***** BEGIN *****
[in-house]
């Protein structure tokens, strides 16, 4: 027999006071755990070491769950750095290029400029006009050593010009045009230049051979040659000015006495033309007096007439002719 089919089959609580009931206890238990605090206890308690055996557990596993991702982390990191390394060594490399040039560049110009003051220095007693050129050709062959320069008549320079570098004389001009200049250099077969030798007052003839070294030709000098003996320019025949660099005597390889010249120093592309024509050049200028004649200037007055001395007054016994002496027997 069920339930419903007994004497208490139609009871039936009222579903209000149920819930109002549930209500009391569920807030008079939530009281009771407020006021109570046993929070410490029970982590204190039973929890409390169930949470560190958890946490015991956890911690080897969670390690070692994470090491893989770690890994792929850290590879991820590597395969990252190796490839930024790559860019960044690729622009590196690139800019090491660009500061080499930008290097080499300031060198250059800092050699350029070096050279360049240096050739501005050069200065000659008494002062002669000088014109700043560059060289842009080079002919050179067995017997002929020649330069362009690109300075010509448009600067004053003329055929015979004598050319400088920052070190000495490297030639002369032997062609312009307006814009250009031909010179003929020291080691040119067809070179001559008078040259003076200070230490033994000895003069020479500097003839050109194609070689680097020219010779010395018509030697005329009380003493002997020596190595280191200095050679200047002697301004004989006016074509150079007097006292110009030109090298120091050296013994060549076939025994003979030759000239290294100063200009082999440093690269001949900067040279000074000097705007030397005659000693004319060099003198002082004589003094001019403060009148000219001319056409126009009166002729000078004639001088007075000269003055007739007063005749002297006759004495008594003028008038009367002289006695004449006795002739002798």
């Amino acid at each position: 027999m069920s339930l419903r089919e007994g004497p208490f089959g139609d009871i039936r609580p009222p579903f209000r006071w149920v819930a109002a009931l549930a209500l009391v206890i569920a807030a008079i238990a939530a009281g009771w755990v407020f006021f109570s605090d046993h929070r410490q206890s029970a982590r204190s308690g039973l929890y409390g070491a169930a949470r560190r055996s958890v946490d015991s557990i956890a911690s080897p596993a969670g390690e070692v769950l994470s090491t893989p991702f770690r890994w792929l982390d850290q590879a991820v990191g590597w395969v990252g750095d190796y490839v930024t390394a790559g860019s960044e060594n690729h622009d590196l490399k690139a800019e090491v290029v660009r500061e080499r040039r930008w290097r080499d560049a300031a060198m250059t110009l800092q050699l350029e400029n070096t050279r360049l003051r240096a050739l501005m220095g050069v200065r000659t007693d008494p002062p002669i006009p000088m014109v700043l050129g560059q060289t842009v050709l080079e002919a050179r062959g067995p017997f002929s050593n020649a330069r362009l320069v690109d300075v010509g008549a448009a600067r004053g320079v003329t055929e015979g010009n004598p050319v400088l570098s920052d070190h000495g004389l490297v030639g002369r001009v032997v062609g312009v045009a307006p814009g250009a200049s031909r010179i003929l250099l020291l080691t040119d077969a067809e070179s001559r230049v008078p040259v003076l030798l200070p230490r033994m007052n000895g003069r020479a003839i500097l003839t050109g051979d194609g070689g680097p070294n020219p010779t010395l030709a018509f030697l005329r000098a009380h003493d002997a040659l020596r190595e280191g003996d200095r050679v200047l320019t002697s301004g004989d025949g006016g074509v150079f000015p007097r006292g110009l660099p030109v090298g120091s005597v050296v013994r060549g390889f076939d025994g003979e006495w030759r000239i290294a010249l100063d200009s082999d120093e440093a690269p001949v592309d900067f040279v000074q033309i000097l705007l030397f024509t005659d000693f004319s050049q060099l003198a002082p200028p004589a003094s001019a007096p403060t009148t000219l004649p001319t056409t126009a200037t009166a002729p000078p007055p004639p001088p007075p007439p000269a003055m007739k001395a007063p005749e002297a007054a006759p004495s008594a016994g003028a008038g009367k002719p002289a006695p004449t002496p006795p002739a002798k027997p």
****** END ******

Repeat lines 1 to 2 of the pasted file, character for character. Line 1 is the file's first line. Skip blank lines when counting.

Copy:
[in-house]
């Protein structure tokens, strides 16, 4: 027999006071755990070491769950750095290029400029006009050593010009045009230049051979040659000015006495033309007096007439002719 089919089959609580009931206890238990605090206890308690055996557990596993991702982390990191390394060594490399040039560049110009003051220095007693050129050709062959320069008549320079570098004389001009200049250099077969030798007052003839070294030709000098003996320019025949660099005597390889010249120093592309024509050049200028004649200037007055001395007054016994002496027997 069920339930419903007994004497208490139609009871039936009222579903209000149920819930109002549930209500009391569920807030008079939530009281009771407020006021109570046993929070410490029970982590204190039973929890409390169930949470560190958890946490015991956890911690080897969670390690070692994470090491893989770690890994792929850290590879991820590597395969990252190796490839930024790559860019960044690729622009590196690139800019090491660009500061080499930008290097080499300031060198250059800092050699350029070096050279360049240096050739501005050069200065000659008494002062002669000088014109700043560059060289842009080079002919050179067995017997002929020649330069362009690109300075010509448009600067004053003329055929015979004598050319400088920052070190000495490297030639002369032997062609312009307006814009250009031909010179003929020291080691040119067809070179001559008078040259003076200070230490033994000895003069020479500097003839050109194609070689680097020219010779010395018509030697005329009380003493002997020596190595280191200095050679200047002697301004004989006016074509150079007097006292110009030109090298120091050296013994060549076939025994003979030759000239290294100063200009082999440093690269001949900067040279000074000097705007030397005659000693004319060099003198002082004589003094001019403060009148000219001319056409126009009166002729000078004639001088007075000269003055007739007063005749002297006759004495008594003028008038009367002289006695004449006795002739002798």